The code of the beat.

BeatTips Top 30 Beatmakers of All Time: Rick Rubin


#23 – Rick Rubin


Rick Rubin. Def Jam founder and originator of the rap-rock sound.

Since his beginnings with hip hop/rap in the mid-1980s, Rick Rubin has, overall, gone on to become a great music producer in the rock world. There’s no one who could debate otherwise. But his work as a beatmaker compels a different analysis. I’m stern about this because many people (often those trying to name drop and appear more knowledgeable about the art of beatmaking than they really are) throw out Rick Rubin’s name like he’s the chief icon of beatmaking. He’s not. This is no disrespect. Rubin certainly did contribute to the beatmaking tradition. But I think that many have incorrectly focused on his contribution to beatmaking to the detriment of other — often overlooked — more important figures of the beatmaking tradition.

Rick Rubin’s contributions to the cannon of hip hop/rap music and the beatmaking tradition have stood the test of time. In his earliest work with LL Cool J (he produced LL’s entire 1985 debut My Radio), Rubin’s work was personified by the limited prowess of the infamous Roland TR-808 drum machine. Which means it was very (very) sparse, basically all drum track, with a couple of drum fills, highlighted crashes, a stuttering hi-hat (1/8th note-style mostly associated with trap music), break downs, and very basic DJ scratches. Indeed, the most ambitious track, in terms of sheer beatmaking, on My Radio is “Rock the Bell.” But even that song is rather sparse. (Still, Rubin’s work in this space did help signal how drum programming could be in the future.) Rubin didn’t land another track on an LL Cool J album until four years later. And his initial work on LL’s classic Mama Said Knock You Out was replaced by Marley Marl’s beats. (In my interview with Marley Marl, the most detailed interview he’s ever given, Marley Marl describes the backstory surrounding the Mama Said Knock You Out album. You can read my interview with Marley Marl in The BeatTips Manual.)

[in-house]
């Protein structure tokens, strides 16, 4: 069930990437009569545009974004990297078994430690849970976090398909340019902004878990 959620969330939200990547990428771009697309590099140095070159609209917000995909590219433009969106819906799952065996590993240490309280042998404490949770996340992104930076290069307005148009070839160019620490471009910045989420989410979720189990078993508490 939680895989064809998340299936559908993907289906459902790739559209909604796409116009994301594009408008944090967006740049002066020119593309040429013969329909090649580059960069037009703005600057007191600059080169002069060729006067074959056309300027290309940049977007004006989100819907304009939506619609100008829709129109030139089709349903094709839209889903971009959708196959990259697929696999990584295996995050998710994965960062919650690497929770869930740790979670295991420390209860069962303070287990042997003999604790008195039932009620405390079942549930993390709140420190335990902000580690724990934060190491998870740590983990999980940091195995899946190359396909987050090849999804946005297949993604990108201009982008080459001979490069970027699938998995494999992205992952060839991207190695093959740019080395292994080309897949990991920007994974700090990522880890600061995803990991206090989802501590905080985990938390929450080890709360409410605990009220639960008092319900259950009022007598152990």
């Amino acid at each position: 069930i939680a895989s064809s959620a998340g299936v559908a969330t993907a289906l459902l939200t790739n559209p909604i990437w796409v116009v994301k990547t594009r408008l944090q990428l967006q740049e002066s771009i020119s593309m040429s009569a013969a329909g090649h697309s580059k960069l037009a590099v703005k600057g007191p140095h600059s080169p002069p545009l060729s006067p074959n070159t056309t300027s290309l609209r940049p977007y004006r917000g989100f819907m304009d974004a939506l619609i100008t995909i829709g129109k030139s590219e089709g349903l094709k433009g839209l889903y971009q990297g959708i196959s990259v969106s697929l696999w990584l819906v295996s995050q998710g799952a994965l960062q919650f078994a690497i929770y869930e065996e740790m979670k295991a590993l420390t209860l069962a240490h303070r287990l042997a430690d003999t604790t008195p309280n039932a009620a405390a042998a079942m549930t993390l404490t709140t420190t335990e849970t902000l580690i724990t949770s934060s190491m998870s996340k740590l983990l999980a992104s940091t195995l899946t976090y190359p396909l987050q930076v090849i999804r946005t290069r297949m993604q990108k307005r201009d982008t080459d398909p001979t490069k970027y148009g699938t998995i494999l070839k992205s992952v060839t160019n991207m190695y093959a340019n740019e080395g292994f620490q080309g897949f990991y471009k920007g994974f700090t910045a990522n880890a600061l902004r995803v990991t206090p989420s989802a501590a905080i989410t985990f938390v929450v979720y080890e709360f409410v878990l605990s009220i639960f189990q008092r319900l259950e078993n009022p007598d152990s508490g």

Following his early work with LL Cool J, Rick Rubin produced the Beastie Boy’s 1986 debut Licensed to Ill. A classic no doubt, and not just for the beatamking, Licensed to Ill ushered forth a new sound that fused together rap and rock. But it must be pointed out that Rick Rubin was a co-producer of this classic album along with the Beastie Boys. Which means it’s perhaps not appropriate to attribute the rap-rock sound to Rick Rubin alone. Indeed, the Beastie Boys were a punk band (prior to converting to a rap group) who were quite knowledgeable about the hip hop/rap culture of their time. Thus, it would be hard to say that Rubin was solely responsible for the rap-rock fusion sound that would go on to influence many. But even in this regard, Run-DMC’s “Rock Box” (produced by Larry Smith,1984) predates Rubin’s rap-rock fusion with the Beastie Boys. So at best, I’d call Rick Rubin the co-originator or co-pioneer of the original rap-rock sound, along with the Beastie Boys and Larry Smith.

As far as Rubin’s work with Run-DMC? Well, the beats of early Run-DMC were really the design of Larry Smith (formerly number 12 on the BeatTips Top 125). But “Walk This Way,” Run-DMC’s massive cross-over hit that featured Aerosmith’s Steven Tyler and Joe Perry, was the brainchild of Rick Rubin. I think this is were the Rick Rubin beatmaking legend gets most of its steam. After he left Def Jam, Rick Rubin reinvented himself. And years later he scored a number of new hits; most notable in hip hop/rap circles is Jay-Z’s “99 Problems.” And I think this is were the Rick Rubin legend took on even more steam. But no matter how you want to look at it, Rubin is one of the important contributors to the beatmaking tradition. I just think it’s best to analyze his position in the beatmaking tradition with more clarity and accuracy.

The music and videos below are presented here for the purpose of scholarship.

Rick Rubin Beats (Songs) Recommended for Study:

SPECIAL NOTE: If you haven’t already, listen to the entire Licensed to Ill album straight through, no interruptions. It’s a hip hop/rap classic and a demonstration of the original rap-rock sound.

“I Can’t Live Without My Radio” – LL Cool beat by Rick Rubin

“Rock the Bells” – LL Cool J beat by Rick Rubin

“No Sleep Till Brooklyn” – Beastie Boys co-produced by Rick Rubin

“Fight for Your Right” – Beastie Boys co-produced by Rick Rubin

“99 Problems” – Jay-Z beat by Rick Rubin


About Author

Amir Said (aka Sa’id) is the founder and Editor-in-Chief of BeatTips. A writer, publisher, and beatmaker/rapper from New York, Said is the author of a number of books, including ‘The BeatTips Manual,’ ‘The Art of Sampling,’ ‘Ghetto Brother,’ and ‘The Truth About New York.’ He is also a recording artist with a number of music projects, including his latest album 'The Best of Times.' Follow him on Twitter at: @amirsaid and @BeatTipsManual

  • Lamont Holden

    It’s just occurring to me now how much Rock the Bell and 99 Problems sound alike